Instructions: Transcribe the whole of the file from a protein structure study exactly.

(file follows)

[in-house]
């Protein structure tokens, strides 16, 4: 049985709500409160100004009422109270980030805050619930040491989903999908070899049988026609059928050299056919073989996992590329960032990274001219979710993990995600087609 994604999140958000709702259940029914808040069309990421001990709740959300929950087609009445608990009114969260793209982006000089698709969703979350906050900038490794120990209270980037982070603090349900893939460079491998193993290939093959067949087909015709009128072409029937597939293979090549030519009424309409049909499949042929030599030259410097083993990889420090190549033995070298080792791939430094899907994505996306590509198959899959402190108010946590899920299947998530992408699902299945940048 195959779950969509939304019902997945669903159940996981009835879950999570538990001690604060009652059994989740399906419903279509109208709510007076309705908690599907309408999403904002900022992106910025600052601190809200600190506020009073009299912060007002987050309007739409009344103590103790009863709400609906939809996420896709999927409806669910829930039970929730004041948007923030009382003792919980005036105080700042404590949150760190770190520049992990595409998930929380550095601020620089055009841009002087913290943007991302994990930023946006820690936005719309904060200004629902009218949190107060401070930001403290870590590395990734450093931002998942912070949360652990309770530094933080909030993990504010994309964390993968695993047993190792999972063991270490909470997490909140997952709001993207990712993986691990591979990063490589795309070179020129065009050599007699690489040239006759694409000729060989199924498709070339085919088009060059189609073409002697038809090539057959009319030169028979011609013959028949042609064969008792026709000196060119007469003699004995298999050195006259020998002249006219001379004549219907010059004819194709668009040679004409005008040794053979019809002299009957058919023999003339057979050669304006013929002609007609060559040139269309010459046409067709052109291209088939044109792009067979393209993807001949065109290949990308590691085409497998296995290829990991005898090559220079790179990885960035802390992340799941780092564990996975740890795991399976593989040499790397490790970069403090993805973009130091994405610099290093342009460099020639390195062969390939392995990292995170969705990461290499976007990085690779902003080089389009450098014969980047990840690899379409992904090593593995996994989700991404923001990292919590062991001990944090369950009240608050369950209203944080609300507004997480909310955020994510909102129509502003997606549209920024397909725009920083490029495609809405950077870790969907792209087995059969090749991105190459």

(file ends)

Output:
[in-house]
């Protein structure tokens, strides 16, 4: 049985709500409160100004009422109270980030805050619930040491989903999908070899049988026609059928050299056919073989996992590329960032990274001219979710993990995600087609 994604999140958000709702259940029914808040069309990421001990709740959300929950087609009445608990009114969260793209982006000089698709969703979350906050900038490794120990209270980037982070603090349900893939460079491998193993290939093959067949087909015709009128072409029937597939293979090549030519009424309409049909499949042929030599030259410097083993990889420090190549033995070298080792791939430094899907994505996306590509198959899959402190108010946590899920299947998530992408699902299945940048 195959779950969509939304019902997945669903159940996981009835879950999570538990001690604060009652059994989740399906419903279509109208709510007076309705908690599907309408999403904002900022992106910025600052601190809200600190506020009073009299912060007002987050309007739409009344103590103790009863709400609906939809996420896709999927409806669910829930039970929730004041948007923030009382003792919980005036105080700042404590949150760190770190520049992990595409998930929380550095601020620089055009841009002087913290943007991302994990930023946006820690936005719309904060200004629902009218949190107060401070930001403290870590590395990734450093931002998942912070949360652990309770530094933080909030993990504010994309964390993968695993047993190792999972063991270490909470997490909140997952709001993207990712993986691990591979990063490589795309070179020129065009050599007699690489040239006759694409000729060989199924498709070339085919088009060059189609073409002697038809090539057959009319030169028979011609013959028949042609064969008792026709000196060119007469003699004995298999050195006259020998002249006219001379004549219907010059004819194709668009040679004409005008040794053979019809002299009957058919023999003339057979050669304006013929002609007609060559040139269309010459046409067709052109291209088939044109792009067979393209993807001949065109290949990308590691085409497998296995290829990991005898090559220079790179990885960035802390992340799941780092564990996975740890795991399976593989040499790397490790970069403090993805973009130091994405610099290093342009460099020639390195062969390939392995990292995170969705990461290499976007990085690779902003080089389009450098014969980047990840690899379409992904090593593995996994989700991404923001990292919590062991001990944090369950009240608050369950209203944080609300507004997480909310955020994510909102129509502003997606549209920024397909725009920083490029495609809405950077870790969907792209087995059969090749991105190459």